Christie’s to auction Three generations of Wyeth: The Collection of Eric and Cynthia Sambol

. April 27, 2013

Christie’s announce the sale of Three Generations of Wyeth: The Collection of Eric and Cynthia Sambol at the New York sale of American Art on 23 May. Comprised of thirteen works by N.C., Andrew, and Jamie Wyeth, the collection includes important and notable works from three generations of perhaps the most remarkable American art family dynasty of our time.

Jamie Wyeth, Lighthouse Dandelions, oil on panel, 30 x 48 in. Est: $250,000-350,000© Jamie Wyeth.

Jamie Wyeth, Lighthouse Dandelions, oil on panel, 30 x 48 in. Est: $250,000-350,000© Jamie Wyeth.

ERIC AND CYNTHIA SAMBOL: A businessman, photographer, and philanthropist, Eric Sambol’s captivation with art began at a young age, as the child of a painter. A school trip to the Metropolitan Museum of Art’s 1976 exhibition of Two Worlds of Andrew Wyeth: Kuerners and Olsons solidified Eric’s fascination with the Wyeth family’s work, an enthrallment that would stay with him for decades. While Eric’s profound emotional response to the work of Andrew Wyeth guided them to their initial acquisition, it was Cynthia, who was instrumental in the aesthetic choices and subsequent acquisitions, based on her practice of sustainable landscape farming and design. While they originally collected works from the Hudson River School and Maritime paintings, the Sambols eventually acquired works by Andrew Wyeth, beginning with Flat Boat. They later expanded their collection to include works by Andrew’s father, N.C. Wyeth, such as Norry Seavey Hauling Traps Off Blubber Island, as well as those by Andrew’s son, Jamie, such as Lighthouse Dandelions. Eric Sambol noted that ever since his early experience at the Wyeth exhibit at the Metropolitan Museum, “no one could compare. The moods and feelings that I felt conveyed in his work began an important journey, which prompted my own creative work as a photographer. Collecting isn’t just about purchasing objects for me- I knew behind every realistic image an ambiguity, a disquiet, and a generational family story was hiding.”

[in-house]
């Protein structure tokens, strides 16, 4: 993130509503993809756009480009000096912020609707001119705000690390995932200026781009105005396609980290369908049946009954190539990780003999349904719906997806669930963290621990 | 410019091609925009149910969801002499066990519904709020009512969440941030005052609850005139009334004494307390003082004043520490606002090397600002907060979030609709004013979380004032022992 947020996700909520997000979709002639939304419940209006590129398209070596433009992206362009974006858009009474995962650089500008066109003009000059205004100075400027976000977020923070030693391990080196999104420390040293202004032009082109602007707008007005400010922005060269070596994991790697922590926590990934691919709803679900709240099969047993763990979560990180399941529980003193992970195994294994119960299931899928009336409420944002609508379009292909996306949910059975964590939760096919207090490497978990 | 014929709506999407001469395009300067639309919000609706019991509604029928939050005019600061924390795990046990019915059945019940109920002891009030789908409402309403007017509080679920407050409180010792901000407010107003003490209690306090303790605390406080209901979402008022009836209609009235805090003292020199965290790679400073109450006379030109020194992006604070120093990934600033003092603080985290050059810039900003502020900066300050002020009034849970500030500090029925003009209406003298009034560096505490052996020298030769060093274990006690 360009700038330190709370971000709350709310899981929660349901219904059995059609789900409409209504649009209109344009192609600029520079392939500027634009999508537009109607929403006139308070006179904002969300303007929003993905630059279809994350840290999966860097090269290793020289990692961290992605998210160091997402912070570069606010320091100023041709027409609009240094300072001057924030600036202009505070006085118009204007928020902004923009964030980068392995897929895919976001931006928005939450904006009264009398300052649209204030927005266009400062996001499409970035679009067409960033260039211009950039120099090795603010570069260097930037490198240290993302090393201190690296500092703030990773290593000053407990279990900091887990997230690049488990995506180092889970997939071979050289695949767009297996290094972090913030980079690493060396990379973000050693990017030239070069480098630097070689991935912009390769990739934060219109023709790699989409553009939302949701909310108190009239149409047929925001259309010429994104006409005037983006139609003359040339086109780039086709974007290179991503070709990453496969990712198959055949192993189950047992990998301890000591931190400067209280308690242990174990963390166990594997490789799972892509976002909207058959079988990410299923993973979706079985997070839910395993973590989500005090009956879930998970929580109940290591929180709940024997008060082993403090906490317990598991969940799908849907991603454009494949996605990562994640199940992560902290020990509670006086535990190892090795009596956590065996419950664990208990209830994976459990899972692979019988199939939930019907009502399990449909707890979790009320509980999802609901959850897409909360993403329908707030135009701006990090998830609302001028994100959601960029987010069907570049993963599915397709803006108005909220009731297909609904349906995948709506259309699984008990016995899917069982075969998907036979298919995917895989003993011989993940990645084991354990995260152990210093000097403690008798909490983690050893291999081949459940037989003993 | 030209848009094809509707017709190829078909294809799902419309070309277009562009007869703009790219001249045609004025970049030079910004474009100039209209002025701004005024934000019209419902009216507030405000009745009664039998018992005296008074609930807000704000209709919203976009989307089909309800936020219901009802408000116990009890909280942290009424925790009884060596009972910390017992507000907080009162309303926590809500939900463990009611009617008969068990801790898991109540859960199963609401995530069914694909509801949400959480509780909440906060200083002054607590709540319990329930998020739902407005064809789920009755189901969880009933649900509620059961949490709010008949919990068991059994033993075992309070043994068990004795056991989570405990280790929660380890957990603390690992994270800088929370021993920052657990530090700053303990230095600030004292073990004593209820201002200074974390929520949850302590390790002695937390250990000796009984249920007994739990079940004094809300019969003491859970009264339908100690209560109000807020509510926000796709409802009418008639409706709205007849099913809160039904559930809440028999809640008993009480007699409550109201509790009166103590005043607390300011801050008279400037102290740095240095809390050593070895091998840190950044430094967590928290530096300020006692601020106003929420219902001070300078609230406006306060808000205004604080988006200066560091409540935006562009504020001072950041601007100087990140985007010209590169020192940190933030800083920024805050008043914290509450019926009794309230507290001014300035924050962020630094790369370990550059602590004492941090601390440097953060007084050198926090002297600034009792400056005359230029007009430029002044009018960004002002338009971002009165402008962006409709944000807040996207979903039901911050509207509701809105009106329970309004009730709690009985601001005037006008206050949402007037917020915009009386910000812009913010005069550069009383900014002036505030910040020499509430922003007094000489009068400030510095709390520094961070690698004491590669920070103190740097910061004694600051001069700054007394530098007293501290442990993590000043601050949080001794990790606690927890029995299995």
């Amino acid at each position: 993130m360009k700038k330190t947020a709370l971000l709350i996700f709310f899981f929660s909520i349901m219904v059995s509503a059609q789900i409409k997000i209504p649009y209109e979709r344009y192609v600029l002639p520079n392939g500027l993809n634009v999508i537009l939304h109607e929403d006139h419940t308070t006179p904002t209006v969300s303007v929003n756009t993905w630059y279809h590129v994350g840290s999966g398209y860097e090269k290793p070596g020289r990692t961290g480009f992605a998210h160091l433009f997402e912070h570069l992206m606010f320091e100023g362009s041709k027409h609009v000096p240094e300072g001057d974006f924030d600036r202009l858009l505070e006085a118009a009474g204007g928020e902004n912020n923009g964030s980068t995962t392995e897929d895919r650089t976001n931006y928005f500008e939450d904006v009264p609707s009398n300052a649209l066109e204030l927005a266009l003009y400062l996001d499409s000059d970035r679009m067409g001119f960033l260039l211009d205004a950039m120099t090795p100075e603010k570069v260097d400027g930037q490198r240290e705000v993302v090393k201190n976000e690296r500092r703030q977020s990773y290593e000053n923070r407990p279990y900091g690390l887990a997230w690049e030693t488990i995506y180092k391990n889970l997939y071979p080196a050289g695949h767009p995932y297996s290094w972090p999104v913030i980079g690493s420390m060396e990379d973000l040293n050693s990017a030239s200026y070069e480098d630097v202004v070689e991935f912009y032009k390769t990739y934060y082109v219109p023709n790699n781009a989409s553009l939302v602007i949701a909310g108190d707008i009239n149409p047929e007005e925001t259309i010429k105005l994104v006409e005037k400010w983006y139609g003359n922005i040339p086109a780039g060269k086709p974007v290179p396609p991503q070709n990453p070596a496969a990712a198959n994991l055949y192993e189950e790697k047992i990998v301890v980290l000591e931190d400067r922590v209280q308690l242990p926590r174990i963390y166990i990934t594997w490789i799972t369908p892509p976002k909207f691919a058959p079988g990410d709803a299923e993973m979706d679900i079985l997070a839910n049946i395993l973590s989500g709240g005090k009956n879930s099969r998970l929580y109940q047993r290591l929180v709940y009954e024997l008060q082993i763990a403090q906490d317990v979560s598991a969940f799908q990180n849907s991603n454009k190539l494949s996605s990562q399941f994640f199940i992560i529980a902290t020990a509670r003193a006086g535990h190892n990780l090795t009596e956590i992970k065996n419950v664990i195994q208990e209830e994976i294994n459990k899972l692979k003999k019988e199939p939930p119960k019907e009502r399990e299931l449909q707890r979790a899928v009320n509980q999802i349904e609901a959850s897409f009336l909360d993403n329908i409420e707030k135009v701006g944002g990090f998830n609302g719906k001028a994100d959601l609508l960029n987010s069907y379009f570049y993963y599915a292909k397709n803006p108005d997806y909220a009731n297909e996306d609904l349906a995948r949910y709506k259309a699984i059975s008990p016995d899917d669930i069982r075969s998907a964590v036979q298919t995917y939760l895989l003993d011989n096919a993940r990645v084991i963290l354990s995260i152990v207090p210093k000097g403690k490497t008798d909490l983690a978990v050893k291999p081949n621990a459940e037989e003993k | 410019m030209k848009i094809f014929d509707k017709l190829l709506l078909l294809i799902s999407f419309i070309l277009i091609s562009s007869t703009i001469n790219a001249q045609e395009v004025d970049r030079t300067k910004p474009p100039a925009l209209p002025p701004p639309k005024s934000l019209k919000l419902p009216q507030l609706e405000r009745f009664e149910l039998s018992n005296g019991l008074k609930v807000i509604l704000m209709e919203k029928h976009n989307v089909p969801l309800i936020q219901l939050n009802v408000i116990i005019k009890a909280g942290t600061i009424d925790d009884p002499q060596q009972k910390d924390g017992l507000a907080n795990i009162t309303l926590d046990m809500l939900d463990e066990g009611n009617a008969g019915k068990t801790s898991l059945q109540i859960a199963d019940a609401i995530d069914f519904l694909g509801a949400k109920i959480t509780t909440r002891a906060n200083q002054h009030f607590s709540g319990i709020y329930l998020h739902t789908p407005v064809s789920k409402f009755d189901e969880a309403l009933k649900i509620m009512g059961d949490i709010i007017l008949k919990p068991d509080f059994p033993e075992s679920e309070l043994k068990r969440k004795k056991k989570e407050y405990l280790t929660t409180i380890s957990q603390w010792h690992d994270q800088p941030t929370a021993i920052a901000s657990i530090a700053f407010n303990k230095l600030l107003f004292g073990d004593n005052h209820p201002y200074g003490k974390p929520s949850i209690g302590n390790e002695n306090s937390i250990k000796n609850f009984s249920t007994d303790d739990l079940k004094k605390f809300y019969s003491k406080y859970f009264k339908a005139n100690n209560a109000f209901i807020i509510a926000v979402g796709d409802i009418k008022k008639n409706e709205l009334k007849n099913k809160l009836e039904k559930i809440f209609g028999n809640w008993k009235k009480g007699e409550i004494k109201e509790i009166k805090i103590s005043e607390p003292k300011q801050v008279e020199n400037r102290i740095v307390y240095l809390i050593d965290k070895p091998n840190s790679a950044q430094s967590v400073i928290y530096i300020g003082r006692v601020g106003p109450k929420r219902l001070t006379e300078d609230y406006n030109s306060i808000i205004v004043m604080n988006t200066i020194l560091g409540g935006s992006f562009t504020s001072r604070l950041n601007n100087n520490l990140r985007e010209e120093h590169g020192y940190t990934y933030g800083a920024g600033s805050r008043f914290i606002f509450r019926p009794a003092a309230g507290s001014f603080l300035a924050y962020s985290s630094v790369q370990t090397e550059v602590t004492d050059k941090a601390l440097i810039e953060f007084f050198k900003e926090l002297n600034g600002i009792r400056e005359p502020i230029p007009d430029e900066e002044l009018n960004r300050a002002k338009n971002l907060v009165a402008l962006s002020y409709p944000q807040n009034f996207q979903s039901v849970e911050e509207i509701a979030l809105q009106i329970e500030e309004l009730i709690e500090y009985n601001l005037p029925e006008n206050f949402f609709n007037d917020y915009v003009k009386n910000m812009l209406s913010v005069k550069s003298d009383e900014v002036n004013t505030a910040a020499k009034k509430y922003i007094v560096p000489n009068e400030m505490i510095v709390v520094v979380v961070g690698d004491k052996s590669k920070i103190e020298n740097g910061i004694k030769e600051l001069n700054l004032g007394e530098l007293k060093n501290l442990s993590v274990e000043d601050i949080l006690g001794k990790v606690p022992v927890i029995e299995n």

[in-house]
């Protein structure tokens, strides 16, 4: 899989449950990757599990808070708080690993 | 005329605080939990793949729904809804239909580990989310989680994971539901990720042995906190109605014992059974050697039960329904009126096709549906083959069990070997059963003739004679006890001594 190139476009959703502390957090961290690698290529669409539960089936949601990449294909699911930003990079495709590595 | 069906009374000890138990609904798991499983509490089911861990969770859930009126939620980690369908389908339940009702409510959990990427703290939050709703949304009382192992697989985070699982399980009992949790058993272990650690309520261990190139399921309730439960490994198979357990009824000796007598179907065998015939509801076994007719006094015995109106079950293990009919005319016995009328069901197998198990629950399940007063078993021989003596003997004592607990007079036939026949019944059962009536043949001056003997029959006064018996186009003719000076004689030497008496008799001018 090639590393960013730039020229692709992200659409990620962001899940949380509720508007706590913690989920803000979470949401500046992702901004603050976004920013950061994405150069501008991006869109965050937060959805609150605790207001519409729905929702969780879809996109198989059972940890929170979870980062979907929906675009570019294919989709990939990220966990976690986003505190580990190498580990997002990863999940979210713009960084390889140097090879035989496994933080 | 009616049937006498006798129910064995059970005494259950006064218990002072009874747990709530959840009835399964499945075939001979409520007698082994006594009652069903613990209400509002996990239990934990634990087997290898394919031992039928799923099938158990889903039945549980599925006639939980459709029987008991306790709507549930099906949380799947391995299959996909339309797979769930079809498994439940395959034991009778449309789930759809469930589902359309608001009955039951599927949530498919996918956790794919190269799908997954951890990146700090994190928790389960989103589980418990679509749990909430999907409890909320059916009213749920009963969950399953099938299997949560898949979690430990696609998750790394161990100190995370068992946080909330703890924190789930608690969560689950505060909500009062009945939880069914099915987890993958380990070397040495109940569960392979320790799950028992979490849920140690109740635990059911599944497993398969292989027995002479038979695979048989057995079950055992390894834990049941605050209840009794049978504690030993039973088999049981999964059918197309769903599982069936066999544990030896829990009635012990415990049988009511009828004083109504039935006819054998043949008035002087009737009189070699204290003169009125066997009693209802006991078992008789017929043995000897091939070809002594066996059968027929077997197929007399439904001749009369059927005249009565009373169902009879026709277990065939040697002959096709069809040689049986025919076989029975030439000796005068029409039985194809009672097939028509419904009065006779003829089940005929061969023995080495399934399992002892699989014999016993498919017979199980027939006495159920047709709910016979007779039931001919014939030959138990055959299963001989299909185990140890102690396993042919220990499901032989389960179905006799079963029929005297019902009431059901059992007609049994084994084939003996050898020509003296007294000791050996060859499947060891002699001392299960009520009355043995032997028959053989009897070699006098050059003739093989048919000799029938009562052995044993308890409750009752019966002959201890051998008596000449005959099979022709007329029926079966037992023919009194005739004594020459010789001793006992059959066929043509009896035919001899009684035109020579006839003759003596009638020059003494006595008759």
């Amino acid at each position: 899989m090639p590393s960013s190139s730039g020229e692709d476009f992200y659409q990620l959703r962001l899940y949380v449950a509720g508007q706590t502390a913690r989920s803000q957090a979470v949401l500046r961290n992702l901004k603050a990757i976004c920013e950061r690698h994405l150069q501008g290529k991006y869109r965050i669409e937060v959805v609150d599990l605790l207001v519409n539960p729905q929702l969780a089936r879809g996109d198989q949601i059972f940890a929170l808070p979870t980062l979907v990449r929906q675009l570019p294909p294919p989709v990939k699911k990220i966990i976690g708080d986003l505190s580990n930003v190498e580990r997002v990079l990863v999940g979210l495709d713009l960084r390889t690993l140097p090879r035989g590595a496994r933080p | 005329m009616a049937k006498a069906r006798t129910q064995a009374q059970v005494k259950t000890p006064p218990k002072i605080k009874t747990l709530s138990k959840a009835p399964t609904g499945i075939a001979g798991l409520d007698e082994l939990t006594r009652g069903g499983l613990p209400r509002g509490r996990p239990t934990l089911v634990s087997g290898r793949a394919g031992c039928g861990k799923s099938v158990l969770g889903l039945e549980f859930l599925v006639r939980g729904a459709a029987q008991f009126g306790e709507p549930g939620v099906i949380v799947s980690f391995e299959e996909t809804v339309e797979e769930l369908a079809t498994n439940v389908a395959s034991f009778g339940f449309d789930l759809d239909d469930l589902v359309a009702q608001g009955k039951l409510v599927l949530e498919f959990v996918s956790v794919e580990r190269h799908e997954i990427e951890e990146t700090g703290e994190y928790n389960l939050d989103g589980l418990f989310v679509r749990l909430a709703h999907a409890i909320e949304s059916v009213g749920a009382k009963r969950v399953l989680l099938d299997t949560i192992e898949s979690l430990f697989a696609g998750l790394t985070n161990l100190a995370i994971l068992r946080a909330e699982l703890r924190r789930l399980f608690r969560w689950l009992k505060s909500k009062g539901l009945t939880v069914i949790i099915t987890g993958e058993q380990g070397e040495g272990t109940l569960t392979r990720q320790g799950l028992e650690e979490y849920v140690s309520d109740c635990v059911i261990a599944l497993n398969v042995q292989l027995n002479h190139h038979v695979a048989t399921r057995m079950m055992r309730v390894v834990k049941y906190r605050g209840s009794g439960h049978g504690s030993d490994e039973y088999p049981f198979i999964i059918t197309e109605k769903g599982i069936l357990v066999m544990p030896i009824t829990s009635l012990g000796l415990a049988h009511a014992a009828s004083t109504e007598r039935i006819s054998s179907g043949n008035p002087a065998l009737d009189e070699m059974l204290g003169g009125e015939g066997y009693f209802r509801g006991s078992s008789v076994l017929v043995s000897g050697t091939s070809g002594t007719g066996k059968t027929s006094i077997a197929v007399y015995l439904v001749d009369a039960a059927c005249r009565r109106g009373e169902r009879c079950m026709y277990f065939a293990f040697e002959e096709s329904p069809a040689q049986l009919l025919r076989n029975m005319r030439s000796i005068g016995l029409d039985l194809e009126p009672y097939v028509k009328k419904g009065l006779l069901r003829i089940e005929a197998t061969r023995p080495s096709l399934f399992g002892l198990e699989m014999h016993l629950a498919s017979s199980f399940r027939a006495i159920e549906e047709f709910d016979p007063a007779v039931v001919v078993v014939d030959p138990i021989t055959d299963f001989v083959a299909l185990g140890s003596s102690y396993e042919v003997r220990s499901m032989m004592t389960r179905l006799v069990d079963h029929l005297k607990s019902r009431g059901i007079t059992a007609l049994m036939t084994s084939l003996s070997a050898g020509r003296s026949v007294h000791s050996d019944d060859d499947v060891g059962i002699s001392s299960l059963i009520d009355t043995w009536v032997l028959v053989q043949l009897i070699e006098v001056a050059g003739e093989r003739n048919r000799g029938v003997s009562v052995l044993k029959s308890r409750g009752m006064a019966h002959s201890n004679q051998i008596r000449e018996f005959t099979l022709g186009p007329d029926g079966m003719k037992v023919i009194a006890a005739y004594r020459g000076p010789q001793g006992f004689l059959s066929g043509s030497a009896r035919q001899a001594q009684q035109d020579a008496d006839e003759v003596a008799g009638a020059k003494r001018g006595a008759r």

Category: Fine Art

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